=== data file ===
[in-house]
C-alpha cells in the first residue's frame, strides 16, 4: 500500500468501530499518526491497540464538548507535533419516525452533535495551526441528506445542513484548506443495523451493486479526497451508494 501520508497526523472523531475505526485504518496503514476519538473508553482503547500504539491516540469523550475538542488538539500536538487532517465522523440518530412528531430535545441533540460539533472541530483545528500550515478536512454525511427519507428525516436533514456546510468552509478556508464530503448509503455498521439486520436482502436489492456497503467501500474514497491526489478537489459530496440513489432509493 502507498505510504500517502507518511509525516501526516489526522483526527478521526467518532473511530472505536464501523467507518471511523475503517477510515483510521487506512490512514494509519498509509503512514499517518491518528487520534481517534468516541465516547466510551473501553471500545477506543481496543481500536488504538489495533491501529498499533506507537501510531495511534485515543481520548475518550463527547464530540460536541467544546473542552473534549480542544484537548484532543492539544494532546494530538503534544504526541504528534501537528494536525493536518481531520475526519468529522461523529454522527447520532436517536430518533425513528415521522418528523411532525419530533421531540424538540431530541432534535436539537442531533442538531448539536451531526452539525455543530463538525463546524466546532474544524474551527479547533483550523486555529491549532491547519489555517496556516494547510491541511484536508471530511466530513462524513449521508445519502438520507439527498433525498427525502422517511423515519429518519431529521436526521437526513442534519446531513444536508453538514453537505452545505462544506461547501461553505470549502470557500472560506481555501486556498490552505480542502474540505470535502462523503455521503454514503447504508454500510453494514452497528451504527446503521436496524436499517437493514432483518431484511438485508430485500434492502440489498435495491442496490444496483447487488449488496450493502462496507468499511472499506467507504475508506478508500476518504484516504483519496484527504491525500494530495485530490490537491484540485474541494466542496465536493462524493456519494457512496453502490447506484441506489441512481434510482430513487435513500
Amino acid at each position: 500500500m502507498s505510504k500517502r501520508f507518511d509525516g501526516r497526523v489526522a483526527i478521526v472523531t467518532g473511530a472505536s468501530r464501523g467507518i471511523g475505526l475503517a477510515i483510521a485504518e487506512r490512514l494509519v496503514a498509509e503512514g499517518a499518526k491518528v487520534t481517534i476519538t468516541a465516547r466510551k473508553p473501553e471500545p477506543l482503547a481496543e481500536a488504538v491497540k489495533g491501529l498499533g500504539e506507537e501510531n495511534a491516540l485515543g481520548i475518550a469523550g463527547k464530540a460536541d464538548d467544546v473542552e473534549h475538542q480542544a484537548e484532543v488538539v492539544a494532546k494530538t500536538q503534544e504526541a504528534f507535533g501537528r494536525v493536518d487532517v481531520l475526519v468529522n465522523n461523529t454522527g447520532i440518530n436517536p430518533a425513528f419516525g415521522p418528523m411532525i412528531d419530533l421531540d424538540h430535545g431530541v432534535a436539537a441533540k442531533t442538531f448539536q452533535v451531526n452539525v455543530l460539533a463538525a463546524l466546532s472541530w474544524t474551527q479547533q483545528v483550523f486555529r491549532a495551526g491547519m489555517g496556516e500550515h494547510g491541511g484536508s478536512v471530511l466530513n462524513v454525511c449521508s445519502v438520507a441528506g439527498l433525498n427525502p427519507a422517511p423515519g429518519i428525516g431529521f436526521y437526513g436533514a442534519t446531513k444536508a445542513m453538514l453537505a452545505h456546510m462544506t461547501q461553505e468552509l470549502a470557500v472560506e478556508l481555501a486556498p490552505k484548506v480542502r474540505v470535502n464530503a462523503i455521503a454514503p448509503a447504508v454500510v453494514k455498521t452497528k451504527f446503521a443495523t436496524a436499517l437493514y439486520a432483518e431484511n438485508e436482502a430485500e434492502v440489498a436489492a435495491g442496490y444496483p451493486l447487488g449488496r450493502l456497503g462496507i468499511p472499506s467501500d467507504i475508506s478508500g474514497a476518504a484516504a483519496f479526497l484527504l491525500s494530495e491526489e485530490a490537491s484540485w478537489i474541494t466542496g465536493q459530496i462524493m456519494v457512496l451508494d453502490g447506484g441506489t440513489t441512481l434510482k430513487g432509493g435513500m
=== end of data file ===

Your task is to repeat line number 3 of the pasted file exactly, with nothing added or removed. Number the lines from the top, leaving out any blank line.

Amino acid at each position: 500500500m502507498s505510504k500517502r501520508f507518511d509525516g501526516r497526523v489526522a483526527i478521526v472523531t467518532g473511530a472505536s468501530r464501523g467507518i471511523g475505526l475503517a477510515i483510521a485504518e487506512r490512514l494509519v496503514a498509509e503512514g499517518a499518526k491518528v487520534t481517534i476519538t468516541a465516547r466510551k473508553p473501553e471500545p477506543l482503547a481496543e481500536a488504538v491497540k489495533g491501529l498499533g500504539e506507537e501510531n495511534a491516540l485515543g481520548i475518550a469523550g463527547k464530540a460536541d464538548d467544546v473542552e473534549h475538542q480542544a484537548e484532543v488538539v492539544a494532546k494530538t500536538q503534544e504526541a504528534f507535533g501537528r494536525v493536518d487532517v481531520l475526519v468529522n465522523n461523529t454522527g447520532i440518530n436517536p430518533a425513528f419516525g415521522p418528523m411532525i412528531d419530533l421531540d424538540h430535545g431530541v432534535a436539537a441533540k442531533t442538531f448539536q452533535v451531526n452539525v455543530l460539533a463538525a463546524l466546532s472541530w474544524t474551527q479547533q483545528v483550523f486555529r491549532a495551526g491547519m489555517g496556516e500550515h494547510g491541511g484536508s478536512v471530511l466530513n462524513v454525511c449521508s445519502v438520507a441528506g439527498l433525498n427525502p427519507a422517511p423515519g429518519i428525516g431529521f436526521y437526513g436533514a442534519t446531513k444536508a445542513m453538514l453537505a452545505h456546510m462544506t461547501q461553505e468552509l470549502a470557500v472560506e478556508l481555501a486556498p490552505k484548506v480542502r474540505v470535502n464530503a462523503i455521503a454514503p448509503a447504508v454500510v453494514k455498521t452497528k451504527f446503521a443495523t436496524a436499517l437493514y439486520a432483518e431484511n438485508e436482502a430485500e434492502v440489498a436489492a435495491g442496490y444496483p451493486l447487488g449488496r450493502l456497503g462496507i468499511p472499506s467501500d467507504i475508506s478508500g474514497a476518504a484516504a483519496f479526497l484527504l491525500s494530495e491526489e485530490a490537491s484540485w478537489i474541494t466542496g465536493q459530496i462524493m456519494v457512496l451508494d453502490g447506484g441506489t440513489t441512481l434510482k430513487g432509493g435513500m